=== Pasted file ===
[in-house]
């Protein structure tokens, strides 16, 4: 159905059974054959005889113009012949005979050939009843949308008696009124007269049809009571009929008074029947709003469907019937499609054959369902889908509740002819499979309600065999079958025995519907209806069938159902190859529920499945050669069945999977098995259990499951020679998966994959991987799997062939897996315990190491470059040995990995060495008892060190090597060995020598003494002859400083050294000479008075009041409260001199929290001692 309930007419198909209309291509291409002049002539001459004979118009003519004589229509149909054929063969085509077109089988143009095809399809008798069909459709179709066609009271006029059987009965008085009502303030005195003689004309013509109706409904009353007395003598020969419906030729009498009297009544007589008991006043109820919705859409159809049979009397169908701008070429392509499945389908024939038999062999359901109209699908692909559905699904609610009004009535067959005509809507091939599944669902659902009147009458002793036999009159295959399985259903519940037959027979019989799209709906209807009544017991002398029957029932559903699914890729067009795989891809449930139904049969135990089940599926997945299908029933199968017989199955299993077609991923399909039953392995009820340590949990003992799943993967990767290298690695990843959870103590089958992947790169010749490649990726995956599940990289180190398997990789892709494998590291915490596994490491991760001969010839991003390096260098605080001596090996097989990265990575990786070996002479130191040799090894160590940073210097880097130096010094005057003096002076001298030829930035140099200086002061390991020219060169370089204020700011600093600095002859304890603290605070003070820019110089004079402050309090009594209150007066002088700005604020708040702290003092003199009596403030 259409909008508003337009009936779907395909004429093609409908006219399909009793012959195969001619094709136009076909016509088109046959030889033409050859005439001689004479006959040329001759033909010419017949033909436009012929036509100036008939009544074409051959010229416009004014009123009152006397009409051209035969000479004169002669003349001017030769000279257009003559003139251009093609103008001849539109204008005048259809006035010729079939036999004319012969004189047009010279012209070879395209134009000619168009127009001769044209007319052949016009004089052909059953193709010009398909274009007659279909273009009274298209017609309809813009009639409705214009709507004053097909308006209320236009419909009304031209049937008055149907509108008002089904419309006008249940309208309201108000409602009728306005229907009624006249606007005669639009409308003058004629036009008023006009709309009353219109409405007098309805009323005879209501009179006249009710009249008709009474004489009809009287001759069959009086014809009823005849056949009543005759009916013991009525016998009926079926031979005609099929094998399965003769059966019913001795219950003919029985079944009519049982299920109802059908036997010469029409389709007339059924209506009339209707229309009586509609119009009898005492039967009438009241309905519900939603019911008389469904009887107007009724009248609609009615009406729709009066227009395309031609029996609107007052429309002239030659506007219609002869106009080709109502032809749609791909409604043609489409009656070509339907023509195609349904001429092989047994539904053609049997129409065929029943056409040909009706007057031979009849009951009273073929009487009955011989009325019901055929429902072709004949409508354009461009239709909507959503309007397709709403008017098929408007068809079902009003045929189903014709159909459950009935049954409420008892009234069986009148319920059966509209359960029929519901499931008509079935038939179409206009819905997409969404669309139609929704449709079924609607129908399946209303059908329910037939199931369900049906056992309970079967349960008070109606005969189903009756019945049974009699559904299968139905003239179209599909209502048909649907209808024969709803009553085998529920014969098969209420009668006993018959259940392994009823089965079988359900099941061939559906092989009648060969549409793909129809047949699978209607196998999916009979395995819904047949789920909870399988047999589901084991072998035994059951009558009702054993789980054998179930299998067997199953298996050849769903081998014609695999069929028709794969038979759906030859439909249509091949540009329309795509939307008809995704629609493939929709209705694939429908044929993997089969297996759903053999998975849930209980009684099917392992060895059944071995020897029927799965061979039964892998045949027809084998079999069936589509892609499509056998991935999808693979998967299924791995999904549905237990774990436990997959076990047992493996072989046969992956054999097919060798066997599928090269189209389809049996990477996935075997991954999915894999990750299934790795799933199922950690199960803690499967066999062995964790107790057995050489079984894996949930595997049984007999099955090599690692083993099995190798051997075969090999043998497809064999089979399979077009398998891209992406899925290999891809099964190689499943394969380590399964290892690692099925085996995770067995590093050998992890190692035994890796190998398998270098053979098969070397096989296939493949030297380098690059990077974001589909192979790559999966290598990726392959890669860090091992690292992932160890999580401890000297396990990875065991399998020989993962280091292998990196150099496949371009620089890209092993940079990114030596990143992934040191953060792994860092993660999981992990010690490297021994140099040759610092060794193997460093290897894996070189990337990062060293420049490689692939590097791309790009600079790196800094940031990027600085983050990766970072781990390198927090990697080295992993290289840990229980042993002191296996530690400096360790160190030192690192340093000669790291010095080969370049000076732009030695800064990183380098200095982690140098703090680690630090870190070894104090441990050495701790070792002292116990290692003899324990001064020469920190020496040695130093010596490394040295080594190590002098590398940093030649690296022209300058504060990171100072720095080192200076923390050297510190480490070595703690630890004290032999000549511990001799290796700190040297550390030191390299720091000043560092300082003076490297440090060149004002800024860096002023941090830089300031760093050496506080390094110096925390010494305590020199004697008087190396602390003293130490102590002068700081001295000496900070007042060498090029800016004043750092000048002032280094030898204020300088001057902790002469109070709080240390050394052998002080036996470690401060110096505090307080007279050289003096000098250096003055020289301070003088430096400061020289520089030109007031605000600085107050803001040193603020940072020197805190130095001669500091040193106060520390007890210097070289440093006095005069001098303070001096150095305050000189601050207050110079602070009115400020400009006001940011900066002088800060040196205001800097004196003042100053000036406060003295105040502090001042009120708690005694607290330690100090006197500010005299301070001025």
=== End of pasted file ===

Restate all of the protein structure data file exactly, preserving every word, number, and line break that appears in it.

[in-house]
């Protein structure tokens, strides 16, 4: 159905059974054959005889113009012949005979050939009843949308008696009124007269049809009571009929008074029947709003469907019937499609054959369902889908509740002819499979309600065999079958025995519907209806069938159902190859529920499945050669069945999977098995259990499951020679998966994959991987799997062939897996315990190491470059040995990995060495008892060190090597060995020598003494002859400083050294000479008075009041409260001199929290001692 309930007419198909209309291509291409002049002539001459004979118009003519004589229509149909054929063969085509077109089988143009095809399809008798069909459709179709066609009271006029059987009965008085009502303030005195003689004309013509109706409904009353007395003598020969419906030729009498009297009544007589008991006043109820919705859409159809049979009397169908701008070429392509499945389908024939038999062999359901109209699908692909559905699904609610009004009535067959005509809507091939599944669902659902009147009458002793036999009159295959399985259903519940037959027979019989799209709906209807009544017991002398029957029932559903699914890729067009795989891809449930139904049969135990089940599926997945299908029933199968017989199955299993077609991923399909039953392995009820340590949990003992799943993967990767290298690695990843959870103590089958992947790169010749490649990726995956599940990289180190398997990789892709494998590291915490596994490491991760001969010839991003390096260098605080001596090996097989990265990575990786070996002479130191040799090894160590940073210097880097130096010094005057003096002076001298030829930035140099200086002061390991020219060169370089204020700011600093600095002859304890603290605070003070820019110089004079402050309090009594209150007066002088700005604020708040702290003092003199009596403030 259409909008508003337009009936779907395909004429093609409908006219399909009793012959195969001619094709136009076909016509088109046959030889033409050859005439001689004479006959040329001759033909010419017949033909436009012929036509100036008939009544074409051959010229416009004014009123009152006397009409051209035969000479004169002669003349001017030769000279257009003559003139251009093609103008001849539109204008005048259809006035010729079939036999004319012969004189047009010279012209070879395209134009000619168009127009001769044209007319052949016009004089052909059953193709010009398909274009007659279909273009009274298209017609309809813009009639409705214009709507004053097909308006209320236009419909009304031209049937008055149907509108008002089904419309006008249940309208309201108000409602009728306005229907009624006249606007005669639009409308003058004629036009008023006009709309009353219109409405007098309805009323005879209501009179006249009710009249008709009474004489009809009287001759069959009086014809009823005849056949009543005759009916013991009525016998009926079926031979005609099929094998399965003769059966019913001795219950003919029985079944009519049982299920109802059908036997010469029409389709007339059924209506009339209707229309009586509609119009009898005492039967009438009241309905519900939603019911008389469904009887107007009724009248609609009615009406729709009066227009395309031609029996609107007052429309002239030659506007219609002869106009080709109502032809749609791909409604043609489409009656070509339907023509195609349904001429092989047994539904053609049997129409065929029943056409040909009706007057031979009849009951009273073929009487009955011989009325019901055929429902072709004949409508354009461009239709909507959503309007397709709403008017098929408007068809079902009003045929189903014709159909459950009935049954409420008892009234069986009148319920059966509209359960029929519901499931008509079935038939179409206009819905997409969404669309139609929704449709079924609607129908399946209303059908329910037939199931369900049906056992309970079967349960008070109606005969189903009756019945049974009699559904299968139905003239179209599909209502048909649907209808024969709803009553085998529920014969098969209420009668006993018959259940392994009823089965079988359900099941061939559906092989009648060969549409793909129809047949699978209607196998999916009979395995819904047949789920909870399988047999589901084991072998035994059951009558009702054993789980054998179930299998067997199953298996050849769903081998014609695999069929028709794969038979759906030859439909249509091949540009329309795509939307008809995704629609493939929709209705694939429908044929993997089969297996759903053999998975849930209980009684099917392992060895059944071995020897029927799965061979039964892998045949027809084998079999069936589509892609499509056998991935999808693979998967299924791995999904549905237990774990436990997959076990047992493996072989046969992956054999097919060798066997599928090269189209389809049996990477996935075997991954999915894999990750299934790795799933199922950690199960803690499967066999062995964790107790057995050489079984894996949930595997049984007999099955090599690692083993099995190798051997075969090999043998497809064999089979399979077009398998891209992406899925290999891809099964190689499943394969380590399964290892690692099925085996995770067995590093050998992890190692035994890796190998398998270098053979098969070397096989296939493949030297380098690059990077974001589909192979790559999966290598990726392959890669860090091992690292992932160890999580401890000297396990990875065991399998020989993962280091292998990196150099496949371009620089890209092993940079990114030596990143992934040191953060792994860092993660999981992990010690490297021994140099040759610092060794193997460093290897894996070189990337990062060293420049490689692939590097791309790009600079790196800094940031990027600085983050990766970072781990390198927090990697080295992993290289840990229980042993002191296996530690400096360790160190030192690192340093000669790291010095080969370049000076732009030695800064990183380098200095982690140098703090680690630090870190070894104090441990050495701790070792002292116990290692003899324990001064020469920190020496040695130093010596490394040295080594190590002098590398940093030649690296022209300058504060990171100072720095080192200076923390050297510190480490070595703690630890004290032999000549511990001799290796700190040297550390030191390299720091000043560092300082003076490297440090060149004002800024860096002023941090830089300031760093050496506080390094110096925390010494305590020199004697008087190396602390003293130490102590002068700081001295000496900070007042060498090029800016004043750092000048002032280094030898204020300088001057902790002469109070709080240390050394052998002080036996470690401060110096505090307080007279050289003096000098250096003055020289301070003088430096400061020289520089030109007031605000600085107050803001040193603020940072020197805190130095001669500091040193106060520390007890210097070289440093006095005069001098303070001096150095305050000189601050207050110079602070009115400020400009006001940011900066002088800060040196205001800097004196003042100053000036406060003295105040502090001042009120708690005694607290330690100090006197500010005299301070001025």